I do wonder sometimes, I really do. Certain activists, here it’s Mark Bittman, really do seem to have their heads up their arses.
But the reality is that some billions of SNAP dollars (exact figures are unavailable, but the number most experts use is four) are being spent on soda, which is strictly speaking not food, and certainly not a nutritious substance, and is a leading cause of obesity. Seven percent of our calories come from sugar-sweetened beverages, none of them doing any of us any good.
A calorie is a calorie is a calorie. Each one is equally as nutritious as another.
It’s entirely true that mere calories do not a healthy and balanced diet make. But the calorie you get from a soda pop is just the same as the one you get from a turnip. Anyone claiming different is simply lying.
But that’s not all folks!
Simultaneously, make it easier to buy real food; several cities, including New York, have programs that double the value of food stamps when used for purchases at farmers markets. The next step is to similarly increase the spending power of food stamps when they’re used to buy fruits, vegetables, legumes and whole grains, not just in farmers markets but in supermarkets – indeed, everywhere people buy food.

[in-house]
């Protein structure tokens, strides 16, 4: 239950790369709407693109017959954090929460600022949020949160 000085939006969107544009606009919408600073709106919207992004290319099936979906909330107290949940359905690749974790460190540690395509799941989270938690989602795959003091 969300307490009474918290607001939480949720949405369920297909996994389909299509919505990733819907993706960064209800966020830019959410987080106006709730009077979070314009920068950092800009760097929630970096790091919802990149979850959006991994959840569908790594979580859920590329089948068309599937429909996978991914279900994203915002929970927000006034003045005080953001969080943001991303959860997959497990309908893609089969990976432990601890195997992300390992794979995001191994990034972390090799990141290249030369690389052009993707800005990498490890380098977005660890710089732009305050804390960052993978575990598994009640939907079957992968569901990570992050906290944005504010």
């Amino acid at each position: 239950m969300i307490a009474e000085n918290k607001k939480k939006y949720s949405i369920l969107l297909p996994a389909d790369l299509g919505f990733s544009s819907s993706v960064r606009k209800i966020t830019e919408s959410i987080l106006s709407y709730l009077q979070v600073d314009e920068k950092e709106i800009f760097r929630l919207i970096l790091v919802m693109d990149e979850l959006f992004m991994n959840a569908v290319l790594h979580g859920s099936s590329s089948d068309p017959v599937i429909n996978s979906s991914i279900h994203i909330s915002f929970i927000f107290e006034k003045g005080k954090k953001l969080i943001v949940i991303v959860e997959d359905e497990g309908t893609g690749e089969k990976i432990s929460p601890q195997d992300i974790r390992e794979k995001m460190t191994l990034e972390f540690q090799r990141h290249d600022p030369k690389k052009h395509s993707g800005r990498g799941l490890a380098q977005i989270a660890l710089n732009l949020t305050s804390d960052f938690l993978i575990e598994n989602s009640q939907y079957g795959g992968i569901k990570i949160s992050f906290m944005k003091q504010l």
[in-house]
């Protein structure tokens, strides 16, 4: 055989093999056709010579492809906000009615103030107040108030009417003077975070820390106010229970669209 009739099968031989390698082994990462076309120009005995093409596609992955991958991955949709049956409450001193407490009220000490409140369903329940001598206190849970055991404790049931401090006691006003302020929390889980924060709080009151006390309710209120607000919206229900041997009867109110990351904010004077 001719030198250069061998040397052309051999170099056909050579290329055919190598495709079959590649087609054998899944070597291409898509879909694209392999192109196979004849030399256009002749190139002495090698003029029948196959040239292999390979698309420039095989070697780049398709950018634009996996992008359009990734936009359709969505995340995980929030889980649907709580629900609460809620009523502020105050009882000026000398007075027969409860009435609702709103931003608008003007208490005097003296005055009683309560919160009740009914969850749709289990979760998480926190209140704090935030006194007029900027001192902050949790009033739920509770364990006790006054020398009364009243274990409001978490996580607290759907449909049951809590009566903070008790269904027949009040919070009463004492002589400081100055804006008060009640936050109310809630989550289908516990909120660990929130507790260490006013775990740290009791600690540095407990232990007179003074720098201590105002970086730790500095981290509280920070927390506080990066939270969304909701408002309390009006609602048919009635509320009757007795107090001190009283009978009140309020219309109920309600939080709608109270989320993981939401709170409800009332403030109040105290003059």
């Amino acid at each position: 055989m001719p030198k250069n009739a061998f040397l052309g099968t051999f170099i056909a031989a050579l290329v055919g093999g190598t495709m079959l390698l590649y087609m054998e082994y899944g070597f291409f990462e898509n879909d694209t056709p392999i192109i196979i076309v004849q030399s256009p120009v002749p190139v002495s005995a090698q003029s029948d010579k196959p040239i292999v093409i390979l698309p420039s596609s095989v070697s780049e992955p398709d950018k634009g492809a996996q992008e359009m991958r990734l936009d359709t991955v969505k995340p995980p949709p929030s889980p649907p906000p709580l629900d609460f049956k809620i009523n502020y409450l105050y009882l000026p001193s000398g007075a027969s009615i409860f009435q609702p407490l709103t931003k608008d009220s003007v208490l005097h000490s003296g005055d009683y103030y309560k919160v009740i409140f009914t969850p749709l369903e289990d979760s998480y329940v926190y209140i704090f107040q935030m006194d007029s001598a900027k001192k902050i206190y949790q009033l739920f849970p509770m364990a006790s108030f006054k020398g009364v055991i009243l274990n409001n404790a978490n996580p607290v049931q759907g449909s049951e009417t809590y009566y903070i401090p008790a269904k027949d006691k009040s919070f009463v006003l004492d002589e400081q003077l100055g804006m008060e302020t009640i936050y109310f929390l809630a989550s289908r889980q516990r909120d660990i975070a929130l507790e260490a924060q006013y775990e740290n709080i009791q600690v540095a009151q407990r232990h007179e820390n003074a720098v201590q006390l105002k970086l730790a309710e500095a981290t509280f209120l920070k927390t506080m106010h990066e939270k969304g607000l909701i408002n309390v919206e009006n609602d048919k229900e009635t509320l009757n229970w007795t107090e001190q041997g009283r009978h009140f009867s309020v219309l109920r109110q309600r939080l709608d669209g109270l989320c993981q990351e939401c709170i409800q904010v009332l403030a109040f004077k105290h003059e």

SNAP (ie, food stamps) currently costs $80 billion a year. This bright spark’s idea to beat obesity among the poor is to double the size of the program. Double the budget the poor have available to spend on food.
Doesn’t make sense, does it? Especially when you consider that legumes and veggies and grains are actually cheaper than the junk food they shouldn’t apparently be buying.